After about a week or so off from reading on in the massive missive of the Proposed Rule, we are back cherry picking tidbits from the document that you may find interesting. For instance, FDA is codifying the method in which it will notify an ANDA applicant that FDA has refused to receive the ANDA. Believe it or not, the regulations, as currently written, state that FDA will notify the applicant by telephone of the decision. We all know that while you might get a call asking for more information before the decision is made, the FDA’s historical practice is to issue a refuse-to-receive letter making the determination. Therefore, FDA is proposing to amend §314.101(b)(3) to remove the method of notification by which FDA will advise an ANDA applicant that FDA has refused to receive the ANDA under § 314.101(d) or (e) to clarify its method of notification.
Removal of “Delayed Effective Date”
FDA is finally getting around to removing the historical “delayed effective approval” from the regulations. This change harkens back to the policy prior to the Generic Drugs Scandal in the late 1980’s where FDA would approval an ANDA with a delayed approval date and the applicant could just enter the market after the date specified in the letter, usually based on an unexpired patent or period of market exclusivity associated with the reference drug upon which the ANDA was based. Because of fraud found in a number of ANDAs, the FDA abandoned Approval Letters with delayed effective approval dates and moved to the Tentative Approval Letter (which notes is not an approval of the application and states the application cannot be marketed until a final approval letter is issued) to give the Agency one last bite at the apple if they find a problem with the data, the requirements change prior to approval, or one or more facilities are no longer in compliance with cGMPs. In addition, the applicant that has received a Tentative Approval letter is required to update its application with any changes prior to final approval.
No 30-month Stay or Requirement for 45-day Period After Notice if Patent Listed After 505(b)(2) or ANDA Submission
As we all know, if an ANDA or 505(b)(2) is already submitted and the RLD holder lists a new patent in a timely manner, the notification provisions of the Act do apply, but there is no 30-month stay even if the RLD holder or patent holder initiates suit. FDA is clarifying this position in the Proposed Rule and also making clear that if the application is otherwise acceptable for approval, the Agency can immediately approve the application as there is no 45-day waiting period in this circumstance.
Only One 30-month Stay Available – in Most Cases
The Medicare Modernization Act (MMA) generally limits the 30-month stay for an ANDA or 505(b)(2) applications to one. This provision was placed into law to avoid the practice of evergreening multiple patent listings over time into multiple 30-month stays. While patents listed after an ANDA or 505(b)(2) application is submitted will not result in a second 30-month stay, there are instances where a second 30-month stay might arise.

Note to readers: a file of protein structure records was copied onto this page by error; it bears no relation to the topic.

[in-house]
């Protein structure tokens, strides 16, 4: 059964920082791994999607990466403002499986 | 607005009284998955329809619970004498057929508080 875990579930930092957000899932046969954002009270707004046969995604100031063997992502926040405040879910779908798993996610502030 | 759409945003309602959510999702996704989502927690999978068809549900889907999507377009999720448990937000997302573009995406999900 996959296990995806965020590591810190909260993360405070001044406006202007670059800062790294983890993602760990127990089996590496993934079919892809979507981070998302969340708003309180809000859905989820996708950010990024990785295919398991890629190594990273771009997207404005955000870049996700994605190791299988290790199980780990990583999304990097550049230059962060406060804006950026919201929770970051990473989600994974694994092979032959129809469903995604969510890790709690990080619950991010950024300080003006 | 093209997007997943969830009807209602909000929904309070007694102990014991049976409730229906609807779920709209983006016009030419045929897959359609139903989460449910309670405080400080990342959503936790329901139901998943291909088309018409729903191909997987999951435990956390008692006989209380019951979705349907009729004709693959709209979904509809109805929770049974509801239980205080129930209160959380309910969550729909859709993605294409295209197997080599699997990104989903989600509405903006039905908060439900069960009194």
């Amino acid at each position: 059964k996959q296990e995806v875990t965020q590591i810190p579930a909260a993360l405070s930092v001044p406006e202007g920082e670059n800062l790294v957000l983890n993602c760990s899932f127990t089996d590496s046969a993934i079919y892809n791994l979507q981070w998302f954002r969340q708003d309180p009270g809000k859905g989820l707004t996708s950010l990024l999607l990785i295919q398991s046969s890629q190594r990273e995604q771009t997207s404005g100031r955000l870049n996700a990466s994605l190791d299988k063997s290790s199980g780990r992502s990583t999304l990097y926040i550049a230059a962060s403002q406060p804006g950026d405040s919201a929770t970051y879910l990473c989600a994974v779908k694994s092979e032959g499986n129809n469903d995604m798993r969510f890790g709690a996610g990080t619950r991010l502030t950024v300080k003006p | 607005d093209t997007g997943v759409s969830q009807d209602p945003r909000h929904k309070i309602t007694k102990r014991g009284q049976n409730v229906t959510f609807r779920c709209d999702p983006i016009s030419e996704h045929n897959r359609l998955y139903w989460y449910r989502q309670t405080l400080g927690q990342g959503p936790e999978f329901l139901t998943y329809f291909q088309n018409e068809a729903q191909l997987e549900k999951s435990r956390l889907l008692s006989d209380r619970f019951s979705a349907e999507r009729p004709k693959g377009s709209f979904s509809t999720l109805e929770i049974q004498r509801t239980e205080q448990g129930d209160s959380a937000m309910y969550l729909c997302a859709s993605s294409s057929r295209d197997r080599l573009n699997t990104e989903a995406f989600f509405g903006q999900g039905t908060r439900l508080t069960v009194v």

As FDA explains:
“Multiple 30-month stays, however, still may be possible in certain cases. For example, an original 505(b)(2) application or ANDA may contain a paragraph IV certification to a patent that results in a 30-month stay of approval. If the same application also contains a paragraph III certification to a different patent that was submitted to FDA on or after August 18, 2003, and before the 505(b)(2) application or ANDA was submitted, and the applicant subsequently amends the paragraph III certification to a paragraph IV certification, a second 30-month stay would be possible. Two 30-month stays are possible in this example because the challenged patents that gave rise to sequential actions for patent infringement were both submitted to FDA before submission of the original 505(b)(2) application or ANDA. It should be noted that the relevant benchmark for determining whether a patent was submitted by the NDA holder prior to submission of an original 505(b)(2) application or prior to submission of an ANDA later determined to be substantially complete is the date of submission of the patent to FDA and not the date on which the patent information is published in the Orange Book. We note, however, that if the original submission of an ANDA is not determined to be substantially complete (i.e., FDA refuses to receive the ANDA under § 314.101), then the relevant benchmark is the date of the ANDA amendment that results in a subsequent determination that the ANDA is substantially complete.”
Try not to let your head explode, there is more to come on this Proposed Rule, but we are getting close to the end of outlining what we think are some of the more interesting highlights.